The world is wonderfully drawn and cartoony in nature. The use of shadows for people is especially telling for some visual representation of living in the shadow of a totalitarian regime. The game, like the theme, is bleak. Lots of washed-out colours, brutalist grey architecture and darkness. Even during the day, it felt oddly dark. While this suits the game perfectly, it isn’t exactly an inspiring visual treat for the eyes. It does, however, fit the game perfectly and would have been jarring had it looked any different.

Beholder 3 has some issues…

Now, Beholder 3 is not perfect. It’s rare when a game is to be honest. There are bugs, NPCs will sometimes get stuck. The game also lagged for me in places for no real reason. It isn’t exactly graphically challenging, and my gaming pc can handle recent AAA titles just fine. In addition, I did experience one crash during my playthrough. Outside of the bugs the dialogue can be a little dry in places. It’s all very bleak and in some cases obvious.

My biggest complaint, however, is when mission objectives randomly just vanished from my HUD and I had to track them down, usually while breaking into someone’s apartment, which didn’t exactly help evade being caught. Hopefully these are all easy fixes that can be patched soon.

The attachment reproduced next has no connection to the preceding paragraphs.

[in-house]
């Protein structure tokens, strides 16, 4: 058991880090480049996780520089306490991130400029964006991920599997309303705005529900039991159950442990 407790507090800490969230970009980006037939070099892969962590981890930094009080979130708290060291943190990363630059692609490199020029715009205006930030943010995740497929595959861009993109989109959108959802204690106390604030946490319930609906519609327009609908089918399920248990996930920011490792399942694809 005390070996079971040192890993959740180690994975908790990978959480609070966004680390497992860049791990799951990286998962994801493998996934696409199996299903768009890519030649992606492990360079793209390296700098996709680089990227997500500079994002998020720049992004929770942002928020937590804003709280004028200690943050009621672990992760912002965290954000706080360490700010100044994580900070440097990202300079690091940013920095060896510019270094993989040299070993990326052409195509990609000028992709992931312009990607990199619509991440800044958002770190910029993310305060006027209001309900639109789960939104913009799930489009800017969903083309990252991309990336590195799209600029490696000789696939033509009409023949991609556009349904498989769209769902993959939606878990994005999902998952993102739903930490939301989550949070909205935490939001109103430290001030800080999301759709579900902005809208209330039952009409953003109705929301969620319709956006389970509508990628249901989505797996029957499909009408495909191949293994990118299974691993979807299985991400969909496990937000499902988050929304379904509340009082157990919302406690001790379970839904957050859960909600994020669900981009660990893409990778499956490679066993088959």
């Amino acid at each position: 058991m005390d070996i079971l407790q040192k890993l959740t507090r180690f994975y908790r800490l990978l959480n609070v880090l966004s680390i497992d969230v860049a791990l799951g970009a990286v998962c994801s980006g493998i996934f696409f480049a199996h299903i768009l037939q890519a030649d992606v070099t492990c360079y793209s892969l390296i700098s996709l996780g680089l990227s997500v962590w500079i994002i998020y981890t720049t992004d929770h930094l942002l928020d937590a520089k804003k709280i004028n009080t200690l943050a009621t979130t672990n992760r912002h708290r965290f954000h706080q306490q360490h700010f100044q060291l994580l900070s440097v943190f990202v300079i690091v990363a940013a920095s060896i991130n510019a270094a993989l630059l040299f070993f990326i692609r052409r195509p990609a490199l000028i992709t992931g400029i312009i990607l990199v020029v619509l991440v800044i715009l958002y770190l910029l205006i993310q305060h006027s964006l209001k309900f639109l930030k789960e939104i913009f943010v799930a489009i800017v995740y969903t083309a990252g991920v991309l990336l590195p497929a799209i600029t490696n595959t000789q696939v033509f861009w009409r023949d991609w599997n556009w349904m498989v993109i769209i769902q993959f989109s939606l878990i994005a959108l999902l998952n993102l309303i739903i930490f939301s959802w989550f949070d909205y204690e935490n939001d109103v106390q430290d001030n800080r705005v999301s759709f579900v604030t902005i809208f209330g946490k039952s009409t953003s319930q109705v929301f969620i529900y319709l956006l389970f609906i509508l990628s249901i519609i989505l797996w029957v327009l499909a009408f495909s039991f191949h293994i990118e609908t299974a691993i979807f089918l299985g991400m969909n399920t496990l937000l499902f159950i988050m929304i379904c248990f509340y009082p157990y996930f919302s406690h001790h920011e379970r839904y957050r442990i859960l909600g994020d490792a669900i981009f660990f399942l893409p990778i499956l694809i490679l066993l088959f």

Is Beholder 3 worth playing?

Beholder 3 takes the best bits of the first two games in this series and blends them together to make a fun, dark, morally challenging point-and-click adventure. While slow in pace is still thoroughly enjoyable. If you like dystopian fiction, if you like puzzle-based point-and-click adventures, if you like strong narrative then Beholder 3 might just be the game for you. It’s one I will be playing again and again.


+ Pleasant yet unnerving graphics
+ Engaging story and variety of missions
+ Interesting array of diverse characters
- Lagged for unknown reasons in places
- Can be slow-paced

Beholder 3 is out now on PC via platforms like Steam and GOG.

Reviewed on PC.
James Refelian
James Refelian
When I was seven years old I tried to write a spy novel. It was terrible; in case you wondered, but I’ve always loved stories. Then I got to play videogames and suddenly here were stories that could be told in so many ways, coming to life in front of my eyes. I’ve been hooked ever since and have enjoyed games on pretty much every platform you can imagine. If you love stories too then I hope my reviews help you discover something new. You can always celebrate storytelling with me on Twitter, Twitch and YouTube - @Refelian66.
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Review: Beholder 3+ Pleasant yet unnerving graphics <br> + Engaging story and variety of missions <br> + Interesting array of diverse characters <br> - Lagged for unknown reasons in places <br> - Can be slow-paced <br><br> Beholder 3 is out now on PC via platforms like Steam and GOG. <br><br> Reviewed on PC.